1. Embrace the Punch Bowl
"Delicious big-batch drinks are becoming more popular, and for good reason. Punches can be made ahead of time, so bar service moves faster, and the bowls they're displayed in can be beautiful. They also help cut costs because you can use less-expensive liquors when you're mixing. For a gin-based punch, for example, go with Gordon's London Dry, Beefeater, or Bombay Regular. Once you add juices and other flavors, you're not going to really taste the spirit much anyway."
2. Set Out Pitchers
"Similarly, anything served from a pitcher is a time-saver. A Collins cocktail is a good bet—it's just gin, simple syrup, lemon juice, and seltzer. Add an extra element like tea, and you have something more interesting. Then garnish with a few different herbs and fruits to make the pitchers look even more enticing sitting on tables."
3. Create Your Own Blend
"If you want to serve something stirred where the booze is prominent, such as a Tattletale [scotch, honey, bitters], buy the best scotch you can afford and mix it with a blended one. If you're aiming to serve 100 people three drinks apiece, add two parts top-shelf to one part blended, and you'll need about 20 bottles of the good stuff instead of 30, without tasting the difference."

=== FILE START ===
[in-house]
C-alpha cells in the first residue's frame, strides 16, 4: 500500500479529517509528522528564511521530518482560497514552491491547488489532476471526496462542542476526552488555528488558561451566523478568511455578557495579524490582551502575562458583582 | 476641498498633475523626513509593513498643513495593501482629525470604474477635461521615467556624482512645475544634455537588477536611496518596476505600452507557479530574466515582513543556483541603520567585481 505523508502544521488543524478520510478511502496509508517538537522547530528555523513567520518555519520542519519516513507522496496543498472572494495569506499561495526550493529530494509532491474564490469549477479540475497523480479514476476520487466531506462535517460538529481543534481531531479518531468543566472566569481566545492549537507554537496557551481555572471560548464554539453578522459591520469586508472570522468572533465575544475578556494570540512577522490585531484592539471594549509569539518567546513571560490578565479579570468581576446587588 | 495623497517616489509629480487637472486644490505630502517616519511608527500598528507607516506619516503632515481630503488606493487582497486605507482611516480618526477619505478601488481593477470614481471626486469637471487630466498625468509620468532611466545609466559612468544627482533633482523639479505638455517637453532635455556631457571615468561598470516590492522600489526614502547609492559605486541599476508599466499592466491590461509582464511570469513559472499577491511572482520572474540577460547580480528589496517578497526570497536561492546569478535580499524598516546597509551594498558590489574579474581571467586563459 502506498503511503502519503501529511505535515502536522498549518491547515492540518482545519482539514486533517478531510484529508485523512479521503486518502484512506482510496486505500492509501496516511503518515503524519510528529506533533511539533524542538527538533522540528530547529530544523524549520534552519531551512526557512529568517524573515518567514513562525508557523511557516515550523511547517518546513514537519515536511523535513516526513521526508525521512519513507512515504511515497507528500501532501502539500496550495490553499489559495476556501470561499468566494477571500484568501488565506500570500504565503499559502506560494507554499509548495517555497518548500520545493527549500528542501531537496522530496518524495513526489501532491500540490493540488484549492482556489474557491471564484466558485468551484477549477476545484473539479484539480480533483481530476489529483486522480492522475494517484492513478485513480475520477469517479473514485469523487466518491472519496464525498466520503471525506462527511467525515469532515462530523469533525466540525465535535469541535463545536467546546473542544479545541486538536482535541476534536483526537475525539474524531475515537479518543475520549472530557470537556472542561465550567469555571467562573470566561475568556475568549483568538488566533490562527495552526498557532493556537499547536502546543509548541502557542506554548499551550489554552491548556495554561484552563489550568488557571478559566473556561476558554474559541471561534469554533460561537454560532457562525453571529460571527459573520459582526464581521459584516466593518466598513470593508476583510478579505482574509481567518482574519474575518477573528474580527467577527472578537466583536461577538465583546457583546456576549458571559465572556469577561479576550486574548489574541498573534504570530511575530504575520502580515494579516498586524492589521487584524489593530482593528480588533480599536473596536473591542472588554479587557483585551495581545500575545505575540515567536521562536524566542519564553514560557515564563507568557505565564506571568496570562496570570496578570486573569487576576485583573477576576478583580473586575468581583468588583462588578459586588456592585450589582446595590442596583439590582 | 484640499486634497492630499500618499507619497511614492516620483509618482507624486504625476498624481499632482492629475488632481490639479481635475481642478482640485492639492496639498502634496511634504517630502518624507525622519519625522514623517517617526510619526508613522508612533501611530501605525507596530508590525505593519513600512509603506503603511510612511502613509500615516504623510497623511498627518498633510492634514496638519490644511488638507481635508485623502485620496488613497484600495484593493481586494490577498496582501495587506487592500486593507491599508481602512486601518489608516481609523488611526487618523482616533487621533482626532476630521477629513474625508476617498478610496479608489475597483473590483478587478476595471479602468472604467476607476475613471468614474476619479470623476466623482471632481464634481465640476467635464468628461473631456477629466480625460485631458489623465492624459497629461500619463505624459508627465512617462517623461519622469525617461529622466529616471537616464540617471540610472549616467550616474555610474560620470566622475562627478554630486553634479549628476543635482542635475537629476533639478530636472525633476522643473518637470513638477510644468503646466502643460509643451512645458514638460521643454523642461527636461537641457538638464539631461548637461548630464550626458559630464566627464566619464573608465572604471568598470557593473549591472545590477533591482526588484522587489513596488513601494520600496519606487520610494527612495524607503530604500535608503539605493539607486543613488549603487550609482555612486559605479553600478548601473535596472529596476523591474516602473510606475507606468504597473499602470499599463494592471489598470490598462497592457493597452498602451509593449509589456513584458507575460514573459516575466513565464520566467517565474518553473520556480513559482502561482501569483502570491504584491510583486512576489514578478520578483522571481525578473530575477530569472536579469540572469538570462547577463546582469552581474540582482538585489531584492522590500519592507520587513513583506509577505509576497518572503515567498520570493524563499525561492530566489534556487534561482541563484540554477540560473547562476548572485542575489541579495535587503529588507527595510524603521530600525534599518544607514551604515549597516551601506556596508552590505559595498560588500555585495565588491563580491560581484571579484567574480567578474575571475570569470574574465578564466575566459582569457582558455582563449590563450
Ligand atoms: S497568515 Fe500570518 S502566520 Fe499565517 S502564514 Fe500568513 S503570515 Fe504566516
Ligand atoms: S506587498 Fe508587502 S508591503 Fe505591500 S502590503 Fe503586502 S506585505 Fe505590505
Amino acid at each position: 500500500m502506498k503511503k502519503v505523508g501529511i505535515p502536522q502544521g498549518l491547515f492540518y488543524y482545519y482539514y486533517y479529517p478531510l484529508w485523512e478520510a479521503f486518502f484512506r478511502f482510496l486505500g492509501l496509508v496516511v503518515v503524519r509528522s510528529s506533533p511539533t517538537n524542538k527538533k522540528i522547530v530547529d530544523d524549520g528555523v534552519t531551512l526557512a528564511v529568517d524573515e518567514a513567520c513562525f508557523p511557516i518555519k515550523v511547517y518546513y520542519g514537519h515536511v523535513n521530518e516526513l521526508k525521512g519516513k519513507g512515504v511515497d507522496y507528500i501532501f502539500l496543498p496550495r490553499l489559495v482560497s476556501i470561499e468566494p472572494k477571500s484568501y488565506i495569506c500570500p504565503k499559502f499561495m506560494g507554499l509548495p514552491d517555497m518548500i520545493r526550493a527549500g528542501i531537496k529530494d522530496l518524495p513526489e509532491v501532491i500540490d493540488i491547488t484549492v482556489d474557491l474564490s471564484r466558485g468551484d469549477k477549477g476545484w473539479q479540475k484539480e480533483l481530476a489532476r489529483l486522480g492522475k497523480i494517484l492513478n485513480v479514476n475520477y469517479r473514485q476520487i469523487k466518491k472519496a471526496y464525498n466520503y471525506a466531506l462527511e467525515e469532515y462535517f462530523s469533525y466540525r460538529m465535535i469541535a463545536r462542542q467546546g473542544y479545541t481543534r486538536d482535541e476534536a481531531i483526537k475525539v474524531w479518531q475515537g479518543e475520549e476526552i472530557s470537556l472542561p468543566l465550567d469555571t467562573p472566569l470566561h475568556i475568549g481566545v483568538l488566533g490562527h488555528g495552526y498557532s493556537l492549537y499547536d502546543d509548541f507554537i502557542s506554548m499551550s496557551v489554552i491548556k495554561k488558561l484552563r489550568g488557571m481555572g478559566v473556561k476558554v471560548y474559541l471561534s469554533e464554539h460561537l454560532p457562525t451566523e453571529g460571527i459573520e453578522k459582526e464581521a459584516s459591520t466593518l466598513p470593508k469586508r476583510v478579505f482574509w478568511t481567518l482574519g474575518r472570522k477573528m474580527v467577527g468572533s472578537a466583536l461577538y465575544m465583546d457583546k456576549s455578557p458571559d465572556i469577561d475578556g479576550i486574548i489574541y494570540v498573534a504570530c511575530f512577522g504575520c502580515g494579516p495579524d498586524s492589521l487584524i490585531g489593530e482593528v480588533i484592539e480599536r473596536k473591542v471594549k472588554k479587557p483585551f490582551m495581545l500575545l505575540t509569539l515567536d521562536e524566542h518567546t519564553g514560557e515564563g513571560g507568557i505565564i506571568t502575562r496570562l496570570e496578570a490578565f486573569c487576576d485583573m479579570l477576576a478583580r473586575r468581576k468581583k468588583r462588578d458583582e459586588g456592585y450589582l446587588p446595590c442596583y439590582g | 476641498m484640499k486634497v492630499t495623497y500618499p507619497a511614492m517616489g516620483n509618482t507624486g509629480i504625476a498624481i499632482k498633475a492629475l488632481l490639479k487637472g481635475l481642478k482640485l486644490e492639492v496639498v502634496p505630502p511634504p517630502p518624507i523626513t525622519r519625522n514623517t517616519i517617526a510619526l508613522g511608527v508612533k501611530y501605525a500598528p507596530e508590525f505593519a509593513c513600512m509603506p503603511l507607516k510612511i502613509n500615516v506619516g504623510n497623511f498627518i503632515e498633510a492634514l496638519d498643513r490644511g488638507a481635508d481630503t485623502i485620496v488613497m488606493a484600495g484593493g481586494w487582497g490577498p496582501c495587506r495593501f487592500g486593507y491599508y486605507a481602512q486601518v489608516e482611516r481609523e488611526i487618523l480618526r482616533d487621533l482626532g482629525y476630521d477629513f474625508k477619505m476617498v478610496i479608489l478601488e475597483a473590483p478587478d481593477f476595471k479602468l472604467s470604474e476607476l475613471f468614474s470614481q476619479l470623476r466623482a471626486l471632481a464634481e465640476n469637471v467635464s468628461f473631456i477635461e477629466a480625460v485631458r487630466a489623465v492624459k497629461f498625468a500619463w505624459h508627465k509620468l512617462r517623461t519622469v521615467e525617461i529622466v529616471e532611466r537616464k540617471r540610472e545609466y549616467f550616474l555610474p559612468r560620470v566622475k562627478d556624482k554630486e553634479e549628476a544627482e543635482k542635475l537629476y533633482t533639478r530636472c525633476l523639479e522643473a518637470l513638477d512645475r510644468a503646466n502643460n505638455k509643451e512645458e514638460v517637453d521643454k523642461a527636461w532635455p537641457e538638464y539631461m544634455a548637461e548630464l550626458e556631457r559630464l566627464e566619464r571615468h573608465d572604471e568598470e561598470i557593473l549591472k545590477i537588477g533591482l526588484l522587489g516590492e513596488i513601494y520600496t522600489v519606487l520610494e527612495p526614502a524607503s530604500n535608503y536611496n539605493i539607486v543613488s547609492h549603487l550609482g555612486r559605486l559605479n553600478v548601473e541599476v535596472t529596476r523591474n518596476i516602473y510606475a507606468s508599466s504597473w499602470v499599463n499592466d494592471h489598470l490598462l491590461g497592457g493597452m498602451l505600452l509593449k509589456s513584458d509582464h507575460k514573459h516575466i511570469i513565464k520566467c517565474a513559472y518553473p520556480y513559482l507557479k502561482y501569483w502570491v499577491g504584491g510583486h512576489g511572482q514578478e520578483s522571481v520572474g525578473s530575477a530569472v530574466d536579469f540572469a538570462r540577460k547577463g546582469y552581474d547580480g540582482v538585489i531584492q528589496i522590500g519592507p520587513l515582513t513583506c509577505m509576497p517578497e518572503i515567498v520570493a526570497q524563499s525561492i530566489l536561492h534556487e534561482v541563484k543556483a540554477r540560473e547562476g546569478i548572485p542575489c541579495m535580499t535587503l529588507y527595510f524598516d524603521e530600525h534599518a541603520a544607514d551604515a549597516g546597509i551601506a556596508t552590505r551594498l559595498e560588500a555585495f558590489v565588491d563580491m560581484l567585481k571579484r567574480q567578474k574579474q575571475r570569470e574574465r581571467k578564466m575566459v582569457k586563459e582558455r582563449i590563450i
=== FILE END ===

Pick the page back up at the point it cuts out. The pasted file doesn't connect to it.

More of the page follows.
4. Go Old School
"Hand-cut ice, well-crafted cocktails, brown spirits like whiskey—all have seen an uptick as people want that Mad Men cocktail-culture experience. For instance, many women's go-to drink now is the Old-Fashioned or Manhattan. With that in mind, offer classics that feel season-appropriate, like a refreshing Cobbler in warm weather, or a spicy Buck cocktail—which is basically your spirit of choice plus ginger beer—on a cool fall evening."